Steele: Help pollinators with the flowers you choose

Bees are most attracted to the colour blue and, second, to yellow.

Native bumblebee feasting on nectar and pollen from Caryopteris ‘Dark Knight’ in September in the unH2O Xeriscape Garden.

Recently, there has been much concern about the escalating death toll in bee colonies around the world.

There’s less honey for our breakfast toast, but far more concerning is the fact that much of our food supply relies on pollination by bees.

Seventy-five per cent of all plant species are dependent on pollinators.

In return for pollination, flowers supply the pollinators with nectar for energy and pollen for protein.

Native bee populations are also in severe decline which affects the survival of native plants as well as the potential for native bees to pollinate our food plants.

In a recent Border Free Bees lecture, Dr. Ralph Carter indicated there are many hypotheses about the cause of the decline in wild bees including habitat loss and fragmentation, pesticides and encroachment of mono crop agriculture.

Studies have shown that urban areas are an oasis for native pollinators. Our gardens have high densities of flowering plants and low/no levels of pesticides.

Everyone growing flowers can do something to help pollinators.

Bees are most attracted to blue and, second, to yellow.

Really good blue-flowered, extremely drought-tolerant plants for pollinators include catnip varieties (Nepeta), lavender, Russian sage (Perovskia) and sage (herb).

With some supplemental water, Aster frikartii’s blue flowers, bloom from July to frost and Caryopteris ‘Dark Knight,’ a small shrub, has vibrant blue flowers in August and September.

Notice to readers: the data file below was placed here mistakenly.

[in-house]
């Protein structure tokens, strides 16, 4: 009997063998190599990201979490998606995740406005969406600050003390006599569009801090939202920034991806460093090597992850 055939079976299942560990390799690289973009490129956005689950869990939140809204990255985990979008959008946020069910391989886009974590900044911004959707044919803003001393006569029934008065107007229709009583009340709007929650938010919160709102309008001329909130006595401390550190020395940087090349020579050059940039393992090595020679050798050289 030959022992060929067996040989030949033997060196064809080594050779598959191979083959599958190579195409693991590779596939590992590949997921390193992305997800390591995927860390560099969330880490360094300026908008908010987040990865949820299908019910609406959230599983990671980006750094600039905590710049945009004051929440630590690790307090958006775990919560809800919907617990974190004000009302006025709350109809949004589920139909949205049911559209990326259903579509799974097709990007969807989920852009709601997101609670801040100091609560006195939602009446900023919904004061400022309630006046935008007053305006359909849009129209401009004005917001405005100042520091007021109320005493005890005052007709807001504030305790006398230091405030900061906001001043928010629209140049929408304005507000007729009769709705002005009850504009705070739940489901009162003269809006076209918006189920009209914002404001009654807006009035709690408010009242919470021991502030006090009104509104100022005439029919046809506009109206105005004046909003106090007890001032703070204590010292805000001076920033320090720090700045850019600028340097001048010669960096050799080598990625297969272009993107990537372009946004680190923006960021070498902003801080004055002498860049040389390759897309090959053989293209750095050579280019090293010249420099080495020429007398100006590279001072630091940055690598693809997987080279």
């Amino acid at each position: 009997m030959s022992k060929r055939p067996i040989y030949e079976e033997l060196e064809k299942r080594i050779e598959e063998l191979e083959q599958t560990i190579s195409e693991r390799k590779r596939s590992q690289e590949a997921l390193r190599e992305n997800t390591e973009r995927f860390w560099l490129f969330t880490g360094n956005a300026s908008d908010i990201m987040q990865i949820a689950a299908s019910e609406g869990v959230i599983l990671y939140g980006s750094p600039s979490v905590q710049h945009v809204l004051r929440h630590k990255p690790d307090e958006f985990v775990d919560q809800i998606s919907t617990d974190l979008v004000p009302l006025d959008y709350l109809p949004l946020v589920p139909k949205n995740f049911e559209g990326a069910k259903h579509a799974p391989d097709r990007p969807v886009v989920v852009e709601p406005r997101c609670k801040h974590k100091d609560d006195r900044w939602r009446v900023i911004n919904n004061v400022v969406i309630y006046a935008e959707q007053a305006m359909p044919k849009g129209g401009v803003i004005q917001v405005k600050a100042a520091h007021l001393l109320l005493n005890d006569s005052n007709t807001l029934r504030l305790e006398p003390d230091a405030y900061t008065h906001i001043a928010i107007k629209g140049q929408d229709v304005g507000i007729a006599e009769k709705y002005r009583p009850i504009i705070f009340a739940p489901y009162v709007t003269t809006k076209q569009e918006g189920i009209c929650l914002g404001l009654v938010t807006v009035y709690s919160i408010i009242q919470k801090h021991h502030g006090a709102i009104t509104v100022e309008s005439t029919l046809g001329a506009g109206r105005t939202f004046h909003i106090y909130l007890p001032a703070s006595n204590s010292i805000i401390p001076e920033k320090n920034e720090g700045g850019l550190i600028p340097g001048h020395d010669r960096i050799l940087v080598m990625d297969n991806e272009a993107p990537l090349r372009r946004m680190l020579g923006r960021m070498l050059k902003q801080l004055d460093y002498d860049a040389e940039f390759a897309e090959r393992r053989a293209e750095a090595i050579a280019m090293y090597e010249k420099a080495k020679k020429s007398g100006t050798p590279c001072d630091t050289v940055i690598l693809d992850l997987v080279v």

There are many very drought-tolerant yellow flowers for pollinators.

Some with the longest blooming period are Missouri evening primrose (Oenothera macrocarpa) and varieties of: tickseed (Coreopsis), blanket flower (Gaillardia), yarrow (Achillea), and the annual, calendula.

Yellow flowered Okanagan native shrubs are Oregon grape (April), rabbitbrush (August, September)

To find many more water-wise plants that attract pollinators, use the plant database at okanaganxeriscape.org.

Next week there are two excellent presentations on our native bees.

Wednesday, April 6, Kelowna Garden Club guest speaker, Master Gardener Fearon Blair, will present “Gardening with Pollinators,” 7 p.m., at First Lutheran Church, 4091 Lakeshore Rd. All are welcome. ($2 for non members)

Thursday, April 7, Elizabeth Elle, SFU biology professor will present: “Save the Wild Bees: How They Help Produce Our Food, and How You Can Help in their Conservation” at the downtown Kelowna library, 1380 Ellis St.),7 to 8:30 p.m. (see story on A24). Free Admission, pre-register at pollinizingsessions-elle.eventbrite.ca/ to save yourself a seat.

***

My two-night xeriscape classes are filling up fast but there is still space for the Thursday sessions, April 14 and 21, or Wednesdays, May 4 and 11, from 7 to 9 p.m., at the St Michael and all Angels Cathedral Hall, 608 Sutherland Ave. in  Kelowna.

Cost is $50/ person or $90/couple from same household.

For more information and to register, go to the classes page at   okanaganxeriscape.org or call 250-762-6018.

And mark your calendars for Saturday April 30, when the Okanagan Xeriscape Association’s annual Xeriscape Plant Sale will be held in the unH2O Garden,  4075 Gordon Dr., in front of the H2O Aquatic Centre from 9 a.m. to noon.

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